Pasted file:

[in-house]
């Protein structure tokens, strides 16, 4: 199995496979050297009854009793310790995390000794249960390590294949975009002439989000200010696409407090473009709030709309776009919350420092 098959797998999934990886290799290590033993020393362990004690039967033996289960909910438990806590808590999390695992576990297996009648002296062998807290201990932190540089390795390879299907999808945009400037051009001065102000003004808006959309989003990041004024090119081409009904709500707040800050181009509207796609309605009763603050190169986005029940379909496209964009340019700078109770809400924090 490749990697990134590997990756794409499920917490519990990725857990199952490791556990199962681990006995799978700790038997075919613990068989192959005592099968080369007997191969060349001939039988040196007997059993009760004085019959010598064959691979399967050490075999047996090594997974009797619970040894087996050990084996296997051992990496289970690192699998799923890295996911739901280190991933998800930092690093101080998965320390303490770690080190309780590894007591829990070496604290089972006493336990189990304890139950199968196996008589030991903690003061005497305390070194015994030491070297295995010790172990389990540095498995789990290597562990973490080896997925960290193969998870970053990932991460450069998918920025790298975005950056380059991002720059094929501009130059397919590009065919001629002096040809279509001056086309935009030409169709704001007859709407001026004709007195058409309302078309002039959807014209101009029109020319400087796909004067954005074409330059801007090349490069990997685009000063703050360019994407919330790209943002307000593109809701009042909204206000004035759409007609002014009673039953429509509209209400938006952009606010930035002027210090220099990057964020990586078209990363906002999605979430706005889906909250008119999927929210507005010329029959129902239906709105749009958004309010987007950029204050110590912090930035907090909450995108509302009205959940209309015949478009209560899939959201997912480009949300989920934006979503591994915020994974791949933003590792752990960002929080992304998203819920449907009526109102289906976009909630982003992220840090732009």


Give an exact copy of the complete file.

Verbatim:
[in-house]
């Protein structure tokens, strides 16, 4: 199995496979050297009854009793310790995390000794249960390590294949975009002439989000200010696409407090473009709030709309776009919350420092 098959797998999934990886290799290590033993020393362990004690039967033996289960909910438990806590808590999390695992576990297996009648002296062998807290201990932190540089390795390879299907999808945009400037051009001065102000003004808006959309989003990041004024090119081409009904709500707040800050181009509207796609309605009763603050190169986005029940379909496209964009340019700078109770809400924090 490749990697990134590997990756794409499920917490519990990725857990199952490791556990199962681990006995799978700790038997075919613990068989192959005592099968080369007997191969060349001939039988040196007997059993009760004085019959010598064959691979399967050490075999047996090594997974009797619970040894087996050990084996296997051992990496289970690192699998799923890295996911739901280190991933998800930092690093101080998965320390303490770690080190309780590894007591829990070496604290089972006493336990189990304890139950199968196996008589030991903690003061005497305390070194015994030491070297295995010790172990389990540095498995789990290597562990973490080896997925960290193969998870970053990932991460450069998918920025790298975005950056380059991002720059094929501009130059397919590009065919001629002096040809279509001056086309935009030409169709704001007859709407001026004709007195058409309302078309002039959807014209101009029109020319400087796909004067954005074409330059801007090349490069990997685009000063703050360019994407919330790209943002307000593109809701009042909204206000004035759409007609002014009673039953429509509209209400938006952009606010930035002027210090220099990057964020990586078209990363906002999605979430706005889906909250008119999927929210507005010329029959129902239906709105749009958004309010987007950029204050110590912090930035907090909450995108509302009205959940209309015949478009209560899939959201997912480009949300989920934006979503591994915020994974791949933003590792752990960002929080992304998203819920449907009526109102289906976009909630982003992220840090732009």